The cells of the renal papilla are subject to widely varying extracellular osmolalities. In antidiuresis these cells are surrounded by hypertonic fluids, while in diuresis interstitial solute concentrations decline to levels comparable to those of the renal cortex. Papillary cells adapt to these extreme variations in extracellular tonicity by modulating the intracellular concentrations of small organic osmoeffectors (osmolytes), such as trimethylamines (glycerophosphorylcholine, betaine) and polyols (sorbitol, inositol). Variations in the intracellular concentrations of these osmolytes are accomplished by transmembrane net movement of water (cell swelling or shrinkage), by regulation of release and/or uptake of osmoeffectors via specific transmembrane transport pathways, and by changes in the intracellular synthesis of these organic compounds. These adaptive mechanisms allow intracellular electrolyte concentrations to remain relatively constant, despite extreme fluctuations in extracellular salinities. Accumulation of nonperturbing, organic osmolytes rather than inorganic electrolytes at high extracellular tonicities avoids the deleterious effects of elevated electrolyte concentrations on intracellular macromolecules. In addition, some of these osmolytes (trimethylamines) are assumed to counteract the adverse effects of high urea concentrations on the structure and function of cell proteins.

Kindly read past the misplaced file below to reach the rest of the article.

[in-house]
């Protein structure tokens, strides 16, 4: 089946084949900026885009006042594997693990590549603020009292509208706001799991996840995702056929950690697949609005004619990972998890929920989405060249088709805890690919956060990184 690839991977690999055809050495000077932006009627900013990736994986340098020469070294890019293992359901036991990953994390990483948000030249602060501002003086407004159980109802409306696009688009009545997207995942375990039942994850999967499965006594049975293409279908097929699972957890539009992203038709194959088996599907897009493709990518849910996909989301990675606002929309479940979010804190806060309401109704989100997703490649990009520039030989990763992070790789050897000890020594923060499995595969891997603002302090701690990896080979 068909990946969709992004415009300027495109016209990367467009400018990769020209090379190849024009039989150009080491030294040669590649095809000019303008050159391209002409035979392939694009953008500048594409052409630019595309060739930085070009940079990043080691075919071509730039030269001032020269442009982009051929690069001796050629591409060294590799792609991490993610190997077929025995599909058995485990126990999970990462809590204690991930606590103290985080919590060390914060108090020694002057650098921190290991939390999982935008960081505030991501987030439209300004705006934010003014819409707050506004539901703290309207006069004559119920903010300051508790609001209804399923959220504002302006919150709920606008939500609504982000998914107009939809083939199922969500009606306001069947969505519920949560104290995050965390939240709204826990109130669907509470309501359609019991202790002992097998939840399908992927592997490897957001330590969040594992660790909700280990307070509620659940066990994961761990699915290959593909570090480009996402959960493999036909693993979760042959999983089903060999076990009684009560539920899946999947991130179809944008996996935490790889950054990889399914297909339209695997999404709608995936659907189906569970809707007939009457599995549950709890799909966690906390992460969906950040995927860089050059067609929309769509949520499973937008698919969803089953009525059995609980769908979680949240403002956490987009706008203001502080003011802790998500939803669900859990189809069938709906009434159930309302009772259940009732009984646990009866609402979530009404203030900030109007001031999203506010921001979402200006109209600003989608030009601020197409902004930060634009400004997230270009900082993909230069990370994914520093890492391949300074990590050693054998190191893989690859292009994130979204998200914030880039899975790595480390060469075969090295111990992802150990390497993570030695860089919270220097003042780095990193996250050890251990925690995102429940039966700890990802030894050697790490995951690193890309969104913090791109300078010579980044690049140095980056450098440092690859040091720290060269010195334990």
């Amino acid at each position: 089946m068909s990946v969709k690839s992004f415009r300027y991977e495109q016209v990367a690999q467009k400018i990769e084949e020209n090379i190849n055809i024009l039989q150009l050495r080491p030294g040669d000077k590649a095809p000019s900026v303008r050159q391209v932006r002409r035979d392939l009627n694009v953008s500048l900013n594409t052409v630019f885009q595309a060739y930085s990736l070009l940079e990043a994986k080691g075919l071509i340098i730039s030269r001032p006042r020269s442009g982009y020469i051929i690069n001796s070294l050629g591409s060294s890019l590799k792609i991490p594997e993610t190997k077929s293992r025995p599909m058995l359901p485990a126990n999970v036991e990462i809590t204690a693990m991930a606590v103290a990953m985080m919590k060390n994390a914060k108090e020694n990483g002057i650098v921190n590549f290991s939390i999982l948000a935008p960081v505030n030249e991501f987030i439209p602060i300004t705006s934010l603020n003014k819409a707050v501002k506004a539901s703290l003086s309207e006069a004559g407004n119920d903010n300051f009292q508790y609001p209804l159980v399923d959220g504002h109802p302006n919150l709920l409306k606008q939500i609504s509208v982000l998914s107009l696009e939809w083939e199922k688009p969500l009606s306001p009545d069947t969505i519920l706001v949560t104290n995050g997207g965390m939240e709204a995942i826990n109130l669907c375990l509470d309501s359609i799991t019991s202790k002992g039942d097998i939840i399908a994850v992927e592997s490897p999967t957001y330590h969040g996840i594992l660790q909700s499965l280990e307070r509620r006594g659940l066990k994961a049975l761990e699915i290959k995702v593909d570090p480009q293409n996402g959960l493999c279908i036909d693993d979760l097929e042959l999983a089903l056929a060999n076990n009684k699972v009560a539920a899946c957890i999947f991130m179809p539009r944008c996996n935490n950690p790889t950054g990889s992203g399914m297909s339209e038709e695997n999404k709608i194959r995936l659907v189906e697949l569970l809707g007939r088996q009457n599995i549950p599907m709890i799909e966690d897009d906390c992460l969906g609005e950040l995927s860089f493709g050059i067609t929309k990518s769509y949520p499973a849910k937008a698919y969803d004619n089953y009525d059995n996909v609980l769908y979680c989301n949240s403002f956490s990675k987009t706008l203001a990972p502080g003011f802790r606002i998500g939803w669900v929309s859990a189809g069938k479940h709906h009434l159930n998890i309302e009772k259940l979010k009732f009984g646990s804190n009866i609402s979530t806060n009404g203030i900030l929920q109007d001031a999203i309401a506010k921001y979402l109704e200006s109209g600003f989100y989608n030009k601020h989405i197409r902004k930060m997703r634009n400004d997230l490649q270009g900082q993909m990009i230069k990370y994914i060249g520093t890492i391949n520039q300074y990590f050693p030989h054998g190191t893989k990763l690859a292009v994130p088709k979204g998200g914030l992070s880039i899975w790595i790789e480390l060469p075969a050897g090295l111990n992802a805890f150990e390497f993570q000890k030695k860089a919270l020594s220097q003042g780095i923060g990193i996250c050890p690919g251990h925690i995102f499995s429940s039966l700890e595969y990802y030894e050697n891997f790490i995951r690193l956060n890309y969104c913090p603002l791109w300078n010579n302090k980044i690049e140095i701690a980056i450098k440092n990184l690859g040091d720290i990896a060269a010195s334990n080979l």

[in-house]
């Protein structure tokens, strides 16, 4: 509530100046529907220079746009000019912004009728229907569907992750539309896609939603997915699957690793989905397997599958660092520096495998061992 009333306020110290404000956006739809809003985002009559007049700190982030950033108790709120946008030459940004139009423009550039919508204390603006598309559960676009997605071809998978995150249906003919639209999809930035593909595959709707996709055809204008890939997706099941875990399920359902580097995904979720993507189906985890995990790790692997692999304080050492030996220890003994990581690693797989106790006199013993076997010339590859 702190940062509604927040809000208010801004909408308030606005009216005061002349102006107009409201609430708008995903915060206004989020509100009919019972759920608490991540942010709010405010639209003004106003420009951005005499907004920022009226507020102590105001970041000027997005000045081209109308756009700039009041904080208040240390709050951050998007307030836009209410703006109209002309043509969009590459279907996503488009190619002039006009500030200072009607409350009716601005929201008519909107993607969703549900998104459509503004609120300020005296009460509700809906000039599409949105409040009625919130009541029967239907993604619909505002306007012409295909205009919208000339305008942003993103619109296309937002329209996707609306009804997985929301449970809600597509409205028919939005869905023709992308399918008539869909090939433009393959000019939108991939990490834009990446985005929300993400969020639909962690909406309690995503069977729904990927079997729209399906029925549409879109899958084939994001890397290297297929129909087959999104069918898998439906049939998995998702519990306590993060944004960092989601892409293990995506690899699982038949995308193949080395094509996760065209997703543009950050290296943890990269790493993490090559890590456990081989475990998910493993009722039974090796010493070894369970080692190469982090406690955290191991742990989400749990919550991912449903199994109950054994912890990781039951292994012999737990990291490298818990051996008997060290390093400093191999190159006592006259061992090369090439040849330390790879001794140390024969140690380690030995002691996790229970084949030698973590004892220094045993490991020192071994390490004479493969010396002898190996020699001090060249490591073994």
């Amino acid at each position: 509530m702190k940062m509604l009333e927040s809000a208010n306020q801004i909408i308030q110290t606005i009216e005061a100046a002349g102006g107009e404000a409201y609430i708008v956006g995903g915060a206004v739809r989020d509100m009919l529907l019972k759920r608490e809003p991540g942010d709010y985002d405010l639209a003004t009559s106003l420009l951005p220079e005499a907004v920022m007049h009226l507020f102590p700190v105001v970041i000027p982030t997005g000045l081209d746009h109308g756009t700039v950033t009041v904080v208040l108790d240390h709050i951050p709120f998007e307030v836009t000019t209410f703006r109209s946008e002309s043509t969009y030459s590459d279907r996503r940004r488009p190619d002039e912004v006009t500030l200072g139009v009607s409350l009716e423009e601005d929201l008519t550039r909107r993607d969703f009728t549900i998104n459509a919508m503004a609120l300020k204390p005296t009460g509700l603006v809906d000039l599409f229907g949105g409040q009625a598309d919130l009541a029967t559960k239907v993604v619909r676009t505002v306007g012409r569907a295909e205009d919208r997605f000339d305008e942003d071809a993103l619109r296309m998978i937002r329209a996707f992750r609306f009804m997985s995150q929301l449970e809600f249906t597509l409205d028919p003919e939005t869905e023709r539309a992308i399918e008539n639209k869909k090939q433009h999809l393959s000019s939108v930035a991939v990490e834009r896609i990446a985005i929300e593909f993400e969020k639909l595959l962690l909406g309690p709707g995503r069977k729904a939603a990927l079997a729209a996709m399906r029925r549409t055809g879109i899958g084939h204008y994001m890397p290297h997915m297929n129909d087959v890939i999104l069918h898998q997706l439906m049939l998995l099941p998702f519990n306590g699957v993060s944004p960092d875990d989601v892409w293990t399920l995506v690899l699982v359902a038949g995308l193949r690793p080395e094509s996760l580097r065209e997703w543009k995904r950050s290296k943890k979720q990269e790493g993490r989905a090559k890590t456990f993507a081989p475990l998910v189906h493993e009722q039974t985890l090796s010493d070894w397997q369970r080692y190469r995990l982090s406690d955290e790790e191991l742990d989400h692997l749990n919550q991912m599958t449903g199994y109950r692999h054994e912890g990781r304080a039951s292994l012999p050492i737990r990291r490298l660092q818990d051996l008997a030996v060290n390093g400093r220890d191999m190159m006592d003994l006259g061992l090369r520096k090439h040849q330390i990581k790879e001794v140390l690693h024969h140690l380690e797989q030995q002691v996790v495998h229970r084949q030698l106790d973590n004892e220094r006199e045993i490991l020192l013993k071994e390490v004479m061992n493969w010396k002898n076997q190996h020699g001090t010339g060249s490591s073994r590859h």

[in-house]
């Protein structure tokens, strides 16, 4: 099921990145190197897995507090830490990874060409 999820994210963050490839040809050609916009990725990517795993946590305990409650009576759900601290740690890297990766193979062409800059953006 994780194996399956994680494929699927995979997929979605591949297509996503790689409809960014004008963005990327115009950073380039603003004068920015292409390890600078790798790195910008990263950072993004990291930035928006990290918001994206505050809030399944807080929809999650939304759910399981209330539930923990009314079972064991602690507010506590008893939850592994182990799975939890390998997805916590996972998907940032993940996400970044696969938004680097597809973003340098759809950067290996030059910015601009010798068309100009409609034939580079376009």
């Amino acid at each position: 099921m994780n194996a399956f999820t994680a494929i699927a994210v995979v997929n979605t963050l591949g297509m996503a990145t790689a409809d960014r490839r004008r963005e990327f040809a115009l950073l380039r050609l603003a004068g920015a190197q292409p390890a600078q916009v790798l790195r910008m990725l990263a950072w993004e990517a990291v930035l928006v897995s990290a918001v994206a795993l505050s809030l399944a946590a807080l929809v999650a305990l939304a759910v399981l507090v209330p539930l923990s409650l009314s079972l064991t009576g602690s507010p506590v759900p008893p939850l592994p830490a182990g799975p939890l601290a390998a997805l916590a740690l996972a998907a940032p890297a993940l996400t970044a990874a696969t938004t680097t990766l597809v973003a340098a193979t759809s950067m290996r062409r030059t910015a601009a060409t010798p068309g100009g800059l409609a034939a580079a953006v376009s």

KeywordsAldose Reductase Renal Medulla Outer Medulla Medullary Cell Organic Osmolytes
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